A story of things yet-to-be:: the status of geology in the United States in 1807
Julie R. Newell, 2009. "A story of things yet-to-be:: the status of geology in the United States in 1807", The Making of the Geological Society of London, C. L. E. Lewis, S. J. Knell
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In the 1780s observations of geological phenomena by American authors appeared in American publications. Europeans had also begun to explore the American geological landscape, notably the immigrant William Maclure. But an American geological community had not yet formed by 1807. Much of this apparent ‘delay’ in the development of the geological sciences in the United States resulted from the cultural and political realities of the new nation. In a new and democratic–egalitarian society, it took time to negotiate the nature of the appropriate public support for the practice of science. Individuals with the resources to provide private patronage for scientific undertakings were exceedingly few. The educational institutions that would ultimately be a major factor in the transmission and extension of geological knowledge were only then beginning to multiply and grow. In 1807 Benjamin Silliman completed his first year of science instruction at Yale, but offered only chemistry and mineralogy. Geology would wait several more years. Other institutions and individuals critical to the future of geology in the United States were ‘born’ in 1807 – including the United States Coast Survey, and Louis Agassiz and David Dale Owen. Roughly another decade would pass before a ‘geological community’ would emerge in the United States.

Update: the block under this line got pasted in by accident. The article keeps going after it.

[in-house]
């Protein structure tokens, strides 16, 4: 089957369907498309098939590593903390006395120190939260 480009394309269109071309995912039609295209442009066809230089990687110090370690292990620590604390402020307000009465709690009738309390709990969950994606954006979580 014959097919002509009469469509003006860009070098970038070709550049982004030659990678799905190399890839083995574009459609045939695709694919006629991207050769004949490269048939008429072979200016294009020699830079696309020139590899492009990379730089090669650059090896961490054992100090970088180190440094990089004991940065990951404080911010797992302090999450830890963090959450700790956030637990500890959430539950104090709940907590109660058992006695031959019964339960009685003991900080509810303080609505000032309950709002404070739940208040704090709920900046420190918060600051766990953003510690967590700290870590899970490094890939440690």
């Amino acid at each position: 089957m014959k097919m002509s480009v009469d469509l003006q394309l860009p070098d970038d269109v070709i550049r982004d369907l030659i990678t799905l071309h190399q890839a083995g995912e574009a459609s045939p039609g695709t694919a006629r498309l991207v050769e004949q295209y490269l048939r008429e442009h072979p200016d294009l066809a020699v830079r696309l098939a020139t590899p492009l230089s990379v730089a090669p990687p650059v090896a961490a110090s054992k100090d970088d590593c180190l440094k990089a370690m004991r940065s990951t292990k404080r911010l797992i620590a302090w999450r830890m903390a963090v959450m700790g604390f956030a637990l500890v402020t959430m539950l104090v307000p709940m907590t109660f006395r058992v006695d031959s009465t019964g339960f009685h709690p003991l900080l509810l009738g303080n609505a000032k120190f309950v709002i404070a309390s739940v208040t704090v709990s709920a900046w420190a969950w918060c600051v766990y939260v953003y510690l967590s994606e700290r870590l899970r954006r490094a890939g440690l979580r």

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The Making of the Geological Society of London
Founded in 1807, the Geological Society of London became the world’s first learned society devoted to the Earth sciences. In celebration of the Society’s 200-year history, this book commemorates the lives of the Society’s 13 founders and sets geology in its national and European context at the turn of the nineteenth century. In Britain, geology was emerging as a subject in its own right from three closely related disciplines — chemistry, mineralogy and medicine — disciplines that reflect the principal professions and interests of the founders. The tremendous energy and cooperation of these 13 men, about whom little was previously known, quickly mobilized like-minded men around the country and fuelled the nation’s passion for geology; an enthusiasm that soon spread to America and Australia. Two previously unpublished works from this period, essential to understanding the founding of the Society, are reproduced here for the first time. The book closes with a review of the Society’s 2007 Bicentenary celebrations.